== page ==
“Canadian foreign policy is not in line with broad public opinion,” he says, “And the government might not dispute that, as they play to their base and know specifically who they are targeting.”
That base, he notes, includes a large number of evangelical Christians who, as Canadian author Marci McDonald noted in her book ‘The Armageddon Factor’, are traditionally pro-Israel.
“We work closely with evangelicals,” says Bnai Brith Canada CEO Frank Dimant, admitting that while they may “differ on social issues” he enjoys their “strong support for Israel.”
He notes that Harper was the first ever Canadian Prime Minister to call Israel an “ally” and thinks his policy shift shows “strong conviction and a willingness to participate in international affairs”
While Canada’s policy on the Middle East may be more keenly noted in Arab countries than in Israel, Dimant says “the Foreign Ministry in Tel Aviv definitely appreciates our principled stand,” and he sees Canada as an important battleground in an international ideological conflict on Israel/Palestine, noting that Israeli Apartheid Week began at the University of Toronto before being exported globally.
“The idea of Canadians as peacekeepers only – that’s changed,” he says. “The world has changed and Canadian foreign policy has changed with it.” He sees Harper allying himself with Israel “on the frontline of the war against Islamic radicals.”
Former two-time Canadian ambassador to Israel Michael Bell agrees that there is “very little reality” to Canadians’ image of themselves as “peacemakers,” especially in the Arab world, where aid from the Harper government has been focused on security and policing issues. He sees Harper and Netanyahu as having much in common.
“Both have strong ideologies and they both want to portray themselves as tough, security-minded leaders,” he says.
Jewish-Canadian activist and BDS supporter Judy Rebick thinks that Harper’s extreme position may have actually encouraged more public criticism of Israeli policy “because people need to have a different voice on the Middle East.”
With many rallies protesting Israel’s bombardment of Gaza happening throughout the country, and with groups like Independent Jewish Voices actively opposing Israeli actions, she may be right. But this is not reflected at the level of mainstream politics. An ‘open letter’ to all three official political parties decrying their ‘partisan’ policies on the current situation, signed by hundreds of academics and activists, was published last Thursday’s Globe and Mail, (Canada’s national daily.)
Liberal leader Justin Trudeau’s recent statement on Gaza was similar to the Conservative one. Rebick suggests that Thomas Mulcair (the leader of the left-wing New Democratic Party, now the second-largest in parliament) is one of that party’s most vehement defenders of Israel,” mentioning his successful muting of party criticism of the bombing of Gaza in 2009 and call for the resignation of NDP colleague Libby Davies in 2010 for a statement she made on the “occupation” of Palestine.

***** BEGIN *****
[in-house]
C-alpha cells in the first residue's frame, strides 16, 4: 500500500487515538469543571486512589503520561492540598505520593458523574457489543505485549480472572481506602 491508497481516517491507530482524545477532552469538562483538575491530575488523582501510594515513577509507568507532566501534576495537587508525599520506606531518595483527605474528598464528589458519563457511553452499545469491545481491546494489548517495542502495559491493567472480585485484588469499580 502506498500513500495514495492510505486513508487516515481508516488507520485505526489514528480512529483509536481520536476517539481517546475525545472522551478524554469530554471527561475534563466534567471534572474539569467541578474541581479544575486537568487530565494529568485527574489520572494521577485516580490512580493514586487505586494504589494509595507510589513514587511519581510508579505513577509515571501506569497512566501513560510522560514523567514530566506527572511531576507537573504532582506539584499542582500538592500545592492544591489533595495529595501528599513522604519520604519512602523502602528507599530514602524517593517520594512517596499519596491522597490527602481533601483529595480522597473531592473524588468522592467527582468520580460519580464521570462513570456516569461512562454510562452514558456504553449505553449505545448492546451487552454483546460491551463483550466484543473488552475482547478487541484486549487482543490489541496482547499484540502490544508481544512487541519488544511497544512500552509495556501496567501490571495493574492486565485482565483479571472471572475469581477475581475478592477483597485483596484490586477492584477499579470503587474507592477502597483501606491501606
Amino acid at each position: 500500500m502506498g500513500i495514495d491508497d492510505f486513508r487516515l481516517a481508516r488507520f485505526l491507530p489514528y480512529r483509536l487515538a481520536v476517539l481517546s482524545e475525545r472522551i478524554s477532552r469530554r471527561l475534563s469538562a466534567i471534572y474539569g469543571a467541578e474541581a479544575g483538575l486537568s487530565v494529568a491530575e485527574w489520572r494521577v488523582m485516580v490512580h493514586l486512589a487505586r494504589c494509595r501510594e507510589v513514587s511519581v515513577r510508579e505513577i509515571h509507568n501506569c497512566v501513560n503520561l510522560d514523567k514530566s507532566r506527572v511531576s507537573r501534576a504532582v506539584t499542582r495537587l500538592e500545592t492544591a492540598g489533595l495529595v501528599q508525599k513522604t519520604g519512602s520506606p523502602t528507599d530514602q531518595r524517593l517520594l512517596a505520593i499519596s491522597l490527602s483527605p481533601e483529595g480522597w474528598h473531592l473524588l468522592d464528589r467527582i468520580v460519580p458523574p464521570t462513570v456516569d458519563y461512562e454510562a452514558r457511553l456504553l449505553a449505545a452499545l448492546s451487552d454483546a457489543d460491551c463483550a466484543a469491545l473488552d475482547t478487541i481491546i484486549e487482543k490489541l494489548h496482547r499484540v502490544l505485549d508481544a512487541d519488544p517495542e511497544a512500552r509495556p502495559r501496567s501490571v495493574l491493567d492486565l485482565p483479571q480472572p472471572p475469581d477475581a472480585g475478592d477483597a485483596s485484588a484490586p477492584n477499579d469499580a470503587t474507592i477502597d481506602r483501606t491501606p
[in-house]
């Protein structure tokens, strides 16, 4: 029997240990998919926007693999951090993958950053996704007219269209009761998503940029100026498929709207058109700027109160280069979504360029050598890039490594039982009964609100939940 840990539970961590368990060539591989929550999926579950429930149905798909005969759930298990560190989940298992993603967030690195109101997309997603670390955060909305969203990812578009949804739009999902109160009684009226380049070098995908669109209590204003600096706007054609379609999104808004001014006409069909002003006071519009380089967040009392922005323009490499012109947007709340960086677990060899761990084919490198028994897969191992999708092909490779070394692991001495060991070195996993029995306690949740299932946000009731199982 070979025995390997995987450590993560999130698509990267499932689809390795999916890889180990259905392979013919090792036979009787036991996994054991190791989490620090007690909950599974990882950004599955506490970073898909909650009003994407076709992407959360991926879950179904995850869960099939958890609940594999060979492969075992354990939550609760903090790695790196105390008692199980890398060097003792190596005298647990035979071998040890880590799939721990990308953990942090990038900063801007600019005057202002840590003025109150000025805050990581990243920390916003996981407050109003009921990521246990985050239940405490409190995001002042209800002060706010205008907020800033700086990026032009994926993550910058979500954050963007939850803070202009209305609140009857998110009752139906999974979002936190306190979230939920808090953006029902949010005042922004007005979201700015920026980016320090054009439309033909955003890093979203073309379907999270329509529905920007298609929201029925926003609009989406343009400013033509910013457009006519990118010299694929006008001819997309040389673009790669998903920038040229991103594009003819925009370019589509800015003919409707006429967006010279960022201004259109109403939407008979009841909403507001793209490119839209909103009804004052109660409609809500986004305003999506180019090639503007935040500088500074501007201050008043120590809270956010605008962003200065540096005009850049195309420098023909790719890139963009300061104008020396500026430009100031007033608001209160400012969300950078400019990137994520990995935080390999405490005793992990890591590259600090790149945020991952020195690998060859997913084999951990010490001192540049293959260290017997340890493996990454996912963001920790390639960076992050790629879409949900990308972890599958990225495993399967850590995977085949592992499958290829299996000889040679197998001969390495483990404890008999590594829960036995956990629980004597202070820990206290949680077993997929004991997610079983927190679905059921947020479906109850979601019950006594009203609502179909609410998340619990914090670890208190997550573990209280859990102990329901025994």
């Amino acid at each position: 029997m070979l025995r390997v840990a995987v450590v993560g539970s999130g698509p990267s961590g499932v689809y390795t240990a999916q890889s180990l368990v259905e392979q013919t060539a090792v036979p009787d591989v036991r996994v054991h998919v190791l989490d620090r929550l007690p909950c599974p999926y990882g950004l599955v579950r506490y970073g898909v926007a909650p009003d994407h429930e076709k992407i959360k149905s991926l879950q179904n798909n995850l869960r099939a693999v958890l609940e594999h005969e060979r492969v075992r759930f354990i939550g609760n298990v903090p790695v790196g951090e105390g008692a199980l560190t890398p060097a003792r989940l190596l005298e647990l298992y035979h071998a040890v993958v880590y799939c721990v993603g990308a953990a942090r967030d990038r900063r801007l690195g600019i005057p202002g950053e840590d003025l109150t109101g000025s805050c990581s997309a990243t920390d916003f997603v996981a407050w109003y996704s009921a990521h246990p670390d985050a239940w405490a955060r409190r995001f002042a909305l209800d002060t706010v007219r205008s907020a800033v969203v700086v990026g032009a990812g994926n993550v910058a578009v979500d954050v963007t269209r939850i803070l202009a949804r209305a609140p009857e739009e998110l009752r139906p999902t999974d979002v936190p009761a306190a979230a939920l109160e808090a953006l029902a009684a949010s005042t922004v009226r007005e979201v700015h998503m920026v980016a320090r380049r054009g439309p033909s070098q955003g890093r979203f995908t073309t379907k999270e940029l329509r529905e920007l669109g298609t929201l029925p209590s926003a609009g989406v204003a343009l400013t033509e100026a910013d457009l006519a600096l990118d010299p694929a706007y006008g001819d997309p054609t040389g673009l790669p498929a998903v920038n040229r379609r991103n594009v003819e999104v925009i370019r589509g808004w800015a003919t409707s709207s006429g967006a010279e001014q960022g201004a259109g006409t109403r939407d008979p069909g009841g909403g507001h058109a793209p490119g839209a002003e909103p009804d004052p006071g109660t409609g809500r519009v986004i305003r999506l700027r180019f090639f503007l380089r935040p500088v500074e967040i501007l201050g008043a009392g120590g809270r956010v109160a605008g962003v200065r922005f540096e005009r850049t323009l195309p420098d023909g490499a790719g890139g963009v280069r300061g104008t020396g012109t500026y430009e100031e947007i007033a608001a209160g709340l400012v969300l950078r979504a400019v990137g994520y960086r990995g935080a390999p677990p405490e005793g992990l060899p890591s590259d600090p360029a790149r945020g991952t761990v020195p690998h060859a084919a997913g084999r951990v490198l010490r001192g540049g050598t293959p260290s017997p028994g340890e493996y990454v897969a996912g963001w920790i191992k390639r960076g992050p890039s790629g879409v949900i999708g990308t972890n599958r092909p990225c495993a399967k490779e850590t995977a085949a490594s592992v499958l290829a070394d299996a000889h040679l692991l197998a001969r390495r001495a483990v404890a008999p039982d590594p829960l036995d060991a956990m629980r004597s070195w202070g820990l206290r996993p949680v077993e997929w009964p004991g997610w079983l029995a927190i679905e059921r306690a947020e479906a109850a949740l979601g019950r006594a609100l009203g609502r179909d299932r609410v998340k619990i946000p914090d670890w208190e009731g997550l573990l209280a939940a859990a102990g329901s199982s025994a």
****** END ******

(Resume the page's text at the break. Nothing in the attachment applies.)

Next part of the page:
More recently, Paul Manly, the son of former NDP MP Jim Manly, had his candidacy vetoed by the NDP apparently because of his criticism of lack of government intervention when his father was arrested and detained together with others on board a Swedish ship bearing aid bound for Gaza in 2012.
“I have not received a written reason for this refusal and was told I will not receive a written reason,” he says, “I was told verbally on the phone that the reason was in relation to ‘what I said and did when my father was in Israel.’”
Even the Green Party of Canada has been consistent with the three major parties’ line on Israel, with their president issuing a statement this week effectively blaming Gazans for their own besiegement and praising Israel's "pinpoint attacks."
But Rebick sees a shift in Canadian public opinion on Israel/Palestine, led by campus BDS campaigns as well as by gay rights activists like Tim McCaskell, who have challenged Israel’s “pink-washing.”
The situation, she says, ”reminds me of the 80’s when no politician was willing to endorse the pro-choice movement because of the ferocity of the anti- choice movement,” in spite of public opinion. That situation has now changed radically. Even Harper, with his wide base of evangelical support, has not raised issues around abortion or gay rights.
“That would be risky,” notes Hibbard. “But the Middle East is far enough away and there is such widespread ignorance about the situation there that they can still afford to maintain a pro-Likud stance.”
The exception, he says, is in Quebec, where “people are more aware of the situation and more likely to support the Palestinian cause.”
But, says Hibbard, who has 40 years of experience in the region, “Harper’s policies are a liability for us internationally. I think that, diplomats and businessmen know that, but maybe not the average voter…not yet at least.”
Hadani Ditmars for RT
Hadani Ditmars is the author of Dancing in the No-Fly Zone: a Woman's Journey Through Iraq, a past editor at New Internationalist, and has been reporting from the Middle East for two decades.